Opinions

The Middle District of Georgia offers opinions in PDF format, listed by year and judge. For a more detailed search, enter the keyword or case number in the search box above.

Please note: These opinions are not a complete inventory of all judges' decisions and are not documents of record. Official court records are available at the clerk's office.

Chief Judge John T. Laney, III

Under Alabama law, the court held that Debtor was allowed to exempt the earned income credit and non-earned income credit portions of her federal income tax refund. Relying on established Eleventh Circuit precedent, the court held that a mere delay in notifying the trustee of a tax refund until the first meeting of creditors did not demonstrate bad faith or prejudice. Therefore, the court overruled Trustee’s objection to Debtor’s claim of exemptions.

Judge James D. Walker Jr. (Retired)

The Court found Debtor failed to propose his plan in good faith based on Debtor’s dishonesty and fraud in his dealing with his creditors, his lack of candor toward the Court during his confirmation hearing, and his insincere motivations for seeking Chapter 13 relief.

The Court decided motions from two defendants to open default arising from violations of the automatic stay and discharge injunction. Court considered four factors. The motion of one defendant was denied because the Court found he was culpable in the default due to his failure to retain counsel despite repeated suggestions by the Court that he do so. The Court granted the motion of the other defendant, finding failure of its explanation to file answer to be sufficient to satisfy good cause requirement.

The Court decided motions from two defendants to open default arising from violations of the automatic stay and discharge injunction. Court considered four factors. The motion of one defendant was denied because the Court found he was culpable in the default due to his failure to retain counsel despite repeated suggestions by the Court that he do so. The Court granted the motion of the other defendant, finding failure of its explanation to file answer to be sufficient to satisfy good cause requirement.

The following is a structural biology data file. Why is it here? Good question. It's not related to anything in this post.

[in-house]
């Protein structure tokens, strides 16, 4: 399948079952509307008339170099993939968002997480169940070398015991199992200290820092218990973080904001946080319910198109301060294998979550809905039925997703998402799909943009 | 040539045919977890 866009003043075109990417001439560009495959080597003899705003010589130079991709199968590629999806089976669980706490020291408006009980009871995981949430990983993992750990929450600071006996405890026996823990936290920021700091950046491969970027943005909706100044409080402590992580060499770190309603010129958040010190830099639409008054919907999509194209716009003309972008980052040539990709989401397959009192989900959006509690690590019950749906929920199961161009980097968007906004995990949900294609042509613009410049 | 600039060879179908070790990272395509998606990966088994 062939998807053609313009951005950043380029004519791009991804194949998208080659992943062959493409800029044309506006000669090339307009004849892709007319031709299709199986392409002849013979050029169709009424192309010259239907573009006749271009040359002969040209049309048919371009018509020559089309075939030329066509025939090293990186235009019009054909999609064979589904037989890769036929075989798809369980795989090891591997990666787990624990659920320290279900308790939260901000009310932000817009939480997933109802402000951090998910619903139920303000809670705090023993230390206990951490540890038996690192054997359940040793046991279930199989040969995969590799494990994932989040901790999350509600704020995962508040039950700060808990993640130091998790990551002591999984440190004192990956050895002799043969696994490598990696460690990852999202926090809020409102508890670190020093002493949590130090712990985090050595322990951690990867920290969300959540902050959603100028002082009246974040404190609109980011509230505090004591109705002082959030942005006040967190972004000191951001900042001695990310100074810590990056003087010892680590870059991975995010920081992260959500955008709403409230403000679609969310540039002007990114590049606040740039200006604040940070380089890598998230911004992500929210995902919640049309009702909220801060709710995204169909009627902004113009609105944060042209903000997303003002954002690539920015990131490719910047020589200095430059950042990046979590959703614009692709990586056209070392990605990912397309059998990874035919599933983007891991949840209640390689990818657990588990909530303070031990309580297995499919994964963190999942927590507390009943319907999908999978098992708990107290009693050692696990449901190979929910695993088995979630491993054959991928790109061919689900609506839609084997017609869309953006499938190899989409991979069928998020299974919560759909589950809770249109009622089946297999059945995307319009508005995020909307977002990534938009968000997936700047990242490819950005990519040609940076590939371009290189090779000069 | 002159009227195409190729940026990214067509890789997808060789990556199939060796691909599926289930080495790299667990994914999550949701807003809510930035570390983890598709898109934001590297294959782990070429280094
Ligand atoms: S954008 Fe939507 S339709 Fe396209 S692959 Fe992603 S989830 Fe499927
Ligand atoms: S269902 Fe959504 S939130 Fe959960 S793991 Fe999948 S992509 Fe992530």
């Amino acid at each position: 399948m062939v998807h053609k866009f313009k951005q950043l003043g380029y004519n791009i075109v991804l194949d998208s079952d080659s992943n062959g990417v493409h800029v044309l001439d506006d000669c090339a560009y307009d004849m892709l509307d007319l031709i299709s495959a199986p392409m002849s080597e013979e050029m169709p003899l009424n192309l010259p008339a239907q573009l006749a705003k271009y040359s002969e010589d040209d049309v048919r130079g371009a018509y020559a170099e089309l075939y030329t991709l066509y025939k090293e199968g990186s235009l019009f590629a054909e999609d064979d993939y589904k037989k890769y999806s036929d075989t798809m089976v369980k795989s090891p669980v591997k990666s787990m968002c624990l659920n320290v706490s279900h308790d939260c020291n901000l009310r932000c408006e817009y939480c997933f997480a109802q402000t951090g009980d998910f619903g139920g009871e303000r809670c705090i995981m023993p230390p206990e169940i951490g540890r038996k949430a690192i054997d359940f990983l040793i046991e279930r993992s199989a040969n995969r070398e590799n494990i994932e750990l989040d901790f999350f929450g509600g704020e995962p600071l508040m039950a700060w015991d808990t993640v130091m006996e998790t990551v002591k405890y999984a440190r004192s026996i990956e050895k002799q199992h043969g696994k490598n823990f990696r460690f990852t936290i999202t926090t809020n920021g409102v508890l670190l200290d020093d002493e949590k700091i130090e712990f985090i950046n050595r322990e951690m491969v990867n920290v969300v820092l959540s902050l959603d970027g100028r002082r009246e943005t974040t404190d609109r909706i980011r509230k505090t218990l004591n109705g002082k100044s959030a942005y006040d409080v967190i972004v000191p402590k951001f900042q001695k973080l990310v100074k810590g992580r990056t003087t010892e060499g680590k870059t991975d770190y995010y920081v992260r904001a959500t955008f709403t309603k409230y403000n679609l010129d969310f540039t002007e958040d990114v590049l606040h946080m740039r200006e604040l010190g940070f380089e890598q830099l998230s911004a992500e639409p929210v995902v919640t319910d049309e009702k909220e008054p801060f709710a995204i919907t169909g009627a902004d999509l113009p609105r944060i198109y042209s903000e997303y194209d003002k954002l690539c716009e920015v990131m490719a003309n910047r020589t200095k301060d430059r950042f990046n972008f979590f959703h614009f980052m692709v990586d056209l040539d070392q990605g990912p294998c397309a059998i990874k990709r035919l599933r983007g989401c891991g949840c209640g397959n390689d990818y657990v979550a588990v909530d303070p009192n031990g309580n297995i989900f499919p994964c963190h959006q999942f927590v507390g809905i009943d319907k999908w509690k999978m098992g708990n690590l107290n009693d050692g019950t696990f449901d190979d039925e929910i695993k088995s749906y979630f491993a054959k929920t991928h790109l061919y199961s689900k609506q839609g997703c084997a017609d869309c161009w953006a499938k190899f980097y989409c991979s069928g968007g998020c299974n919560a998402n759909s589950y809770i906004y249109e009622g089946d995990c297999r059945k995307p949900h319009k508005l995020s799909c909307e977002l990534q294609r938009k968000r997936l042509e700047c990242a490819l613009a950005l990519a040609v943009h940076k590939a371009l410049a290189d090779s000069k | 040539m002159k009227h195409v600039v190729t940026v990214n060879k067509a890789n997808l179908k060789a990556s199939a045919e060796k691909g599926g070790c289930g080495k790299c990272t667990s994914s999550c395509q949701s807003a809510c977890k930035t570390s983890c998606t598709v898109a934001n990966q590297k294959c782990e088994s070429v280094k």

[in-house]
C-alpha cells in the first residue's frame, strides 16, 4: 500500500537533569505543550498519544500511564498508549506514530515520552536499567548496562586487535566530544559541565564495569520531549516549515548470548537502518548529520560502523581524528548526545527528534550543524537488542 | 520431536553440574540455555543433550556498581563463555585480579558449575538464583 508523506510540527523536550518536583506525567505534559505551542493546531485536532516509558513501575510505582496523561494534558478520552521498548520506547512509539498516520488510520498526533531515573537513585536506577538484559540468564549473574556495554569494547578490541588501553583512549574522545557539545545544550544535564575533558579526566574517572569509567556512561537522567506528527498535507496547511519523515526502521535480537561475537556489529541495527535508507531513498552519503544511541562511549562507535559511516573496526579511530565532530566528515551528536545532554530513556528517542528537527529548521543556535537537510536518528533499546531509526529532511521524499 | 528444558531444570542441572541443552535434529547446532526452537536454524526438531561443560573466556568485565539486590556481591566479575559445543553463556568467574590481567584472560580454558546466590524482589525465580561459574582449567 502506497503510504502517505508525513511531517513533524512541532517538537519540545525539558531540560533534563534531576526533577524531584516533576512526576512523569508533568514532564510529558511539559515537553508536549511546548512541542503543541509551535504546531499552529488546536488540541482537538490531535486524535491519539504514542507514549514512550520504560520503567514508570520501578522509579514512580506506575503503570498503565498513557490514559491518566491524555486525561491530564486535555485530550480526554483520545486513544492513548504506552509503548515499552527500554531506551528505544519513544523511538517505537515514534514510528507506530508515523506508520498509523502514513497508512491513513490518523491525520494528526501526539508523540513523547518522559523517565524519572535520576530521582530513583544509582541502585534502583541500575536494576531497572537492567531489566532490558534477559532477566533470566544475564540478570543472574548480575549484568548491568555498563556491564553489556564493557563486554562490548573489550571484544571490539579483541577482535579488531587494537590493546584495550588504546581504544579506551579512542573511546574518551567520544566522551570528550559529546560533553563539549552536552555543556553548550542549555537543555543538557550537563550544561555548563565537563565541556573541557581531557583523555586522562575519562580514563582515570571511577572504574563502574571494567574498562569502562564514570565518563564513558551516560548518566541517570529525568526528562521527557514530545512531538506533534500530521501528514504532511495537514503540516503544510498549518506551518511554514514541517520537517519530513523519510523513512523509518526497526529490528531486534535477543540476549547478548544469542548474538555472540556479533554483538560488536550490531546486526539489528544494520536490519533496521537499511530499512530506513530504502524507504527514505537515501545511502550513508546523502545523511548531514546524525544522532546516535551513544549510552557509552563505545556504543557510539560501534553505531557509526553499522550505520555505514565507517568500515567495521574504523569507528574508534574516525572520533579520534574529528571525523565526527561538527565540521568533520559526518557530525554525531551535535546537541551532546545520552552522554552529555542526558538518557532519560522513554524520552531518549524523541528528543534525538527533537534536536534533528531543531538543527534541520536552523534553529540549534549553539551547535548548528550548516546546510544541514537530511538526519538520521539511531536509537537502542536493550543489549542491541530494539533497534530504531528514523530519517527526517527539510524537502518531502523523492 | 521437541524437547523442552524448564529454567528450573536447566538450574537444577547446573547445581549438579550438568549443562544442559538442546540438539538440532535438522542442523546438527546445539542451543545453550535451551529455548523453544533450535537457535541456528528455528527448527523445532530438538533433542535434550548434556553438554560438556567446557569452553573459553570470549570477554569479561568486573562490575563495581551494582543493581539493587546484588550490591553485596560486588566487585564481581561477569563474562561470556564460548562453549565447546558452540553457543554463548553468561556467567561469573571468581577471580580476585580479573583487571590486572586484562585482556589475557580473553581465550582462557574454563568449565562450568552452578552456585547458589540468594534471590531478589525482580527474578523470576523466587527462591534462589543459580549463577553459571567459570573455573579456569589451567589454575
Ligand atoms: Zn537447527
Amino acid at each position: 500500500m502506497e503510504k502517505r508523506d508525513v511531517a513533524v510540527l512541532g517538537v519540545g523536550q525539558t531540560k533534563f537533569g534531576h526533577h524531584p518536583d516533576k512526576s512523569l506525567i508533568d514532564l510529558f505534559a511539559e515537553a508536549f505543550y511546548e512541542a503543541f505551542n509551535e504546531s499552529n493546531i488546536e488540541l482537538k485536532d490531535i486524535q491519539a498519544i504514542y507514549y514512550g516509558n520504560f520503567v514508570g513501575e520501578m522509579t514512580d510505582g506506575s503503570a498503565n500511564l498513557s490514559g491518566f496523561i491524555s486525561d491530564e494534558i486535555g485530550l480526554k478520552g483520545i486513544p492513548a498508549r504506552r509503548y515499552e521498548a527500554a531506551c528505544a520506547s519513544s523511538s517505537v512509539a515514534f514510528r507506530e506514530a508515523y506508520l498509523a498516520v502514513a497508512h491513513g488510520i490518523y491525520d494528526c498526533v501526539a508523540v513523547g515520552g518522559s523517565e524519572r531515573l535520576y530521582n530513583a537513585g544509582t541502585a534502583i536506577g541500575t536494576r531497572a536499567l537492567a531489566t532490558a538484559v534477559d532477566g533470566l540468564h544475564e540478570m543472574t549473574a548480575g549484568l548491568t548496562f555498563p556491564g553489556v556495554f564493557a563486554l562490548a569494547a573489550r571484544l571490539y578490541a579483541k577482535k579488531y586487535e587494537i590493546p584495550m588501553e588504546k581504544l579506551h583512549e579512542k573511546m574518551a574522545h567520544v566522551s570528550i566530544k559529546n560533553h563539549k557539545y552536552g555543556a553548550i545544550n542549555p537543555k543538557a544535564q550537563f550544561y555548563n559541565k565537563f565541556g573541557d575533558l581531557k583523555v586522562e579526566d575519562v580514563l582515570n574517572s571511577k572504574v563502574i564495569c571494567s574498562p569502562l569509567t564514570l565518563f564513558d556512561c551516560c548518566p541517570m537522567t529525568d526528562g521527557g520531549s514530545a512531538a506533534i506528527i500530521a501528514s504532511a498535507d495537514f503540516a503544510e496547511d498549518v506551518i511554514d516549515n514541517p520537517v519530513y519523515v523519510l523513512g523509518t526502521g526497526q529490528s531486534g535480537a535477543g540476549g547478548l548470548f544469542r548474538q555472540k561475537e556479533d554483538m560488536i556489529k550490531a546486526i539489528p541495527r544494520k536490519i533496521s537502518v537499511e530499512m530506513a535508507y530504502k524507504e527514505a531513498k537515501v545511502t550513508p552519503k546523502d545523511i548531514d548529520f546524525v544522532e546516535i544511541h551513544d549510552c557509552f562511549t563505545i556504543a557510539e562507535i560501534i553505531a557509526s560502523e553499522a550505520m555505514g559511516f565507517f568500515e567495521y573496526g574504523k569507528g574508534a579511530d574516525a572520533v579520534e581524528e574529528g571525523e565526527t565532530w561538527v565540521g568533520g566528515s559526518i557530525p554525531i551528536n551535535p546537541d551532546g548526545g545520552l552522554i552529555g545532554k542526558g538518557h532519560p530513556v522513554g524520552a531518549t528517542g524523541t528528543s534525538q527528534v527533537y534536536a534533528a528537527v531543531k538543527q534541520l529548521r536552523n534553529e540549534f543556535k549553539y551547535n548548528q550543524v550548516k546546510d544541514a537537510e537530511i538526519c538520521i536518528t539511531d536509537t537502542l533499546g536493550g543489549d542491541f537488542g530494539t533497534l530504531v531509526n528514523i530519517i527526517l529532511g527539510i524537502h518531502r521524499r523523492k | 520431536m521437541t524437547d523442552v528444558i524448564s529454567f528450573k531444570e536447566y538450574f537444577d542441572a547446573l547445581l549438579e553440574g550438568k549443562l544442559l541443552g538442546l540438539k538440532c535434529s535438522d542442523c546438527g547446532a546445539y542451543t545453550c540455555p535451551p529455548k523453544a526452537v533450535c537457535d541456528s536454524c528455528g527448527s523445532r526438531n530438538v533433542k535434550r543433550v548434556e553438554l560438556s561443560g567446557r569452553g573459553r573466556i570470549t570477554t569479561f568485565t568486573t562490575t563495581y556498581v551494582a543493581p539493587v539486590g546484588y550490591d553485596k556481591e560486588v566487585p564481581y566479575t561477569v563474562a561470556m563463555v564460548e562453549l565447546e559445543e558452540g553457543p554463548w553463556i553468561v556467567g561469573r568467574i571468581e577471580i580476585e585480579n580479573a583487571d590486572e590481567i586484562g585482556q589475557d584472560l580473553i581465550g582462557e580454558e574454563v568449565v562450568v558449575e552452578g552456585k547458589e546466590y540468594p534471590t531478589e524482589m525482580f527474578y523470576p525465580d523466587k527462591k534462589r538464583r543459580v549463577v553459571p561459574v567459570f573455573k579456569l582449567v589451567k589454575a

The Court decided motions from two defendants to open default arising from violations of the automatic stay and discharge injunction. Court considered four factors. The motion of one defendant was denied because the Court found he was culpable in the default due to his failure to retain counsel despite repeated suggestions by the Court that he do so. The Court granted the motion of the other defendant, finding failure of its explanation to file answer to be sufficient to satisfy good cause requirement.

Plaintiff, ex-wife of the Chapter 7 debtor, objected to discharge of certain debts payable by debtor to her or for her benefit under a divorce decree. The Court granted plaintiff’s request under Section 523(a)(5) as to house payments because the Court found the payments are in the nature of child support. The Court granted plaintiff’s request under Section 523(a)(15) as to two credit card debts incurred during the marriage because plaintiff met the prima facie case for nondischargeability, and debtor failed to establish either of the two exceptions. In considering an exception to nondischargeability under Section 523(a)(15)(A), the Court adopted a four-factor test to determine that debtor had ability to pay the two debts.

The Court decided motions from two defendants to open default arising from violations of the automatic stay and discharge injunction. Court considered four factors. The motion of one defendant was denied because the Court found he was culpable in the default due to his failure to retain counsel despite repeated suggestions by the Court that he do so. The Court granted the motion of the other defendant, finding failure of its explanation to file answer to be sufficient to satisfy good cause requirement.

In a Chapter 7 bankruptcy, plaintiff sought to prevent discharge of a debt that was incurred during her marriage to debtor and that debtor was required to pay under a divorce decree. The Court denied plaintiff’s request under Sections 727(a)(2)(B) and (a)(4)(A) because debtor demonstrated a lack of fraudulent intent in omitting certain assets from the schedules accompanying his bankruptcy petition and later affirming the accuracy of the schedules. The Court denied plaintiff’s request under Section 523(a)(15) because the benefit of discharge to debtor, who struggled to maintain a job and to make utility payments, outweighed the detriment to plaintiff, who showed no similar financial difficulties and was relying on payment of the debt to enable her to satisfy future discretionary expenses.

The Court decided motions from two defendants to open default arising from violations of the automatic stay and discharge injunction. Court considered four factors. The motion of one defendant was denied because the Court found he was culpable in the default due to his failure to retain counsel despite repeated suggestions by the Court that he do so. The Court granted the motion of the other defendant, finding failure of its explanation to file answer to be sufficient to satisfy good cause requirement.

The Court decided motions from two defendants to open default arising from violations of the automatic stay and discharge injunction. Court considered four factors. The motion of one defendant was denied because the Court found he was culpable in the default due to his failure to retain counsel despite repeated suggestions by the Court that he do so. The Court granted the motion of the other defendant, finding failure of its explanation to file answer to be sufficient to satisfy good cause requirement.

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